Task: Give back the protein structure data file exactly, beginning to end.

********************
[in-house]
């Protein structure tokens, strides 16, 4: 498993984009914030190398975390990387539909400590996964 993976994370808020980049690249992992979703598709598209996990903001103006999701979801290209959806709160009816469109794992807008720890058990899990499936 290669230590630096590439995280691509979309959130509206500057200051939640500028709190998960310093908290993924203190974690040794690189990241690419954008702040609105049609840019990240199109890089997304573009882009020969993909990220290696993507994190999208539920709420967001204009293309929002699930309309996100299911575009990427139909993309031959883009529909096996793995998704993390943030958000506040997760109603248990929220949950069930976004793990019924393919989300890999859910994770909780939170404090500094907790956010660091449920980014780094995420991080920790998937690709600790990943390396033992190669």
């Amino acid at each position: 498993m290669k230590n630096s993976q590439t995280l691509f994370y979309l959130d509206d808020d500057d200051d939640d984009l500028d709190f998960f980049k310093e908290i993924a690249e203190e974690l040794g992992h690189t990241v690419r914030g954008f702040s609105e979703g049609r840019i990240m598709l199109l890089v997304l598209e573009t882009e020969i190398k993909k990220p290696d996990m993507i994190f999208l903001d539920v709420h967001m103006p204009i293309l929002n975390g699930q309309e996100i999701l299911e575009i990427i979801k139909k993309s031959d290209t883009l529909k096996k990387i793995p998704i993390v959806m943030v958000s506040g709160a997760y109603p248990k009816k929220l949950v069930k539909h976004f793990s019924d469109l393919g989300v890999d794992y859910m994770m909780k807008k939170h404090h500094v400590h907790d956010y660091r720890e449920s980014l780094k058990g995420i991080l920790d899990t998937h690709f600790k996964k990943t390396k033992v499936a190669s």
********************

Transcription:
[in-house]
């Protein structure tokens, strides 16, 4: 498993984009914030190398975390990387539909400590996964 993976994370808020980049690249992992979703598709598209996990903001103006999701979801290209959806709160009816469109794992807008720890058990899990499936 290669230590630096590439995280691509979309959130509206500057200051939640500028709190998960310093908290993924203190974690040794690189990241690419954008702040609105049609840019990240199109890089997304573009882009020969993909990220290696993507994190999208539920709420967001204009293309929002699930309309996100299911575009990427139909993309031959883009529909096996793995998704993390943030958000506040997760109603248990929220949950069930976004793990019924393919989300890999859910994770909780939170404090500094907790956010660091449920980014780094995420991080920790998937690709600790990943390396033992190669």
């Amino acid at each position: 498993m290669k230590n630096s993976q590439t995280l691509f994370y979309l959130d509206d808020d500057d200051d939640d984009l500028d709190f998960f980049k310093e908290i993924a690249e203190e974690l040794g992992h690189t990241v690419r914030g954008f702040s609105e979703g049609r840019i990240m598709l199109l890089v997304l598209e573009t882009e020969i190398k993909k990220p290696d996990m993507i994190f999208l903001d539920v709420h967001m103006p204009i293309l929002n975390g699930q309309e996100i999701l299911e575009i990427i979801k139909k993309s031959d290209t883009l529909k096996k990387i793995p998704i993390v959806m943030v958000s506040g709160a997760y109603p248990k009816k929220l949950v069930k539909h976004f793990s019924d469109l393919g989300v890999d794992y859910m994770m909780k807008k939170h404090h500094v400590h907790d956010y660091r720890e449920s980014l780094k058990g995420i991080l920790d899990t998937h690709f600790k996964k990943t390396k033992v499936a190669s």